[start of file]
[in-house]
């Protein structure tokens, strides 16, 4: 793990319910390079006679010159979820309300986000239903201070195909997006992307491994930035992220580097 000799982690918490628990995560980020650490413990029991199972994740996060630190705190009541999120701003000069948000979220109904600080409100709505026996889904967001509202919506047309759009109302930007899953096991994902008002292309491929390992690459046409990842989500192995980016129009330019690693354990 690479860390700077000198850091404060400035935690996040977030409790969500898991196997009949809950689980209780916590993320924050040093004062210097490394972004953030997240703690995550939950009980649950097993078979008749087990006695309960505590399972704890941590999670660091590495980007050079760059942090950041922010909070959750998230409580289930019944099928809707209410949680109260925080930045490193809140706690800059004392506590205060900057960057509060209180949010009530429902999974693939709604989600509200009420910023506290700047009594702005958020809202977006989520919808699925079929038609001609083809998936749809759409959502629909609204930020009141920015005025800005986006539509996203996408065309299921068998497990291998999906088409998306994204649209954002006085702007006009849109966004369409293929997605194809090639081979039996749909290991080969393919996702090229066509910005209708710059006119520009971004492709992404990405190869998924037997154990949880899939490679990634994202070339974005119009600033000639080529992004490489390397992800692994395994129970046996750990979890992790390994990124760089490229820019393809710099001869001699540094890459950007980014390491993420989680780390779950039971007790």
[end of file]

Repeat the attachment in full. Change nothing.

[in-house]
């Protein structure tokens, strides 16, 4: 793990319910390079006679010159979820309300986000239903201070195909997006992307491994930035992220580097 000799982690918490628990995560980020650490413990029991199972994740996060630190705190009541999120701003000069948000979220109904600080409100709505026996889904967001509202919506047309759009109302930007899953096991994902008002292309491929390992690459046409990842989500192995980016129009330019690693354990 690479860390700077000198850091404060400035935690996040977030409790969500898991196997009949809950689980209780916590993320924050040093004062210097490394972004953030997240703690995550939950009980649950097993078979008749087990006695309960505590399972704890941590999670660091590495980007050079760059942090950041922010909070959750998230409580289930019944099928809707209410949680109260925080930045490193809140706690800059004392506590205060900057960057509060209180949010009530429902999974693939709604989600509200009420910023506290700047009594702005958020809202977006989520919808699925079929038609001609083809998936749809759409959502629909609204930020009141920015005025800005986006539509996203996408065309299921068998497990291998999906088409998306994204649209954002006085702007006009849109966004369409293929997605194809090639081979039996749909290991080969393919996702090229066509910005209708710059006119520009971004492709992404990405190869998924037997154990949880899939490679990634994202070339974005119009600033000639080529992004490489390397992800692994395994129970046996750990979890992790390994990124760089490229820019393809710099001869001699540094890459950007980014390491993420989680780390779950039971007790």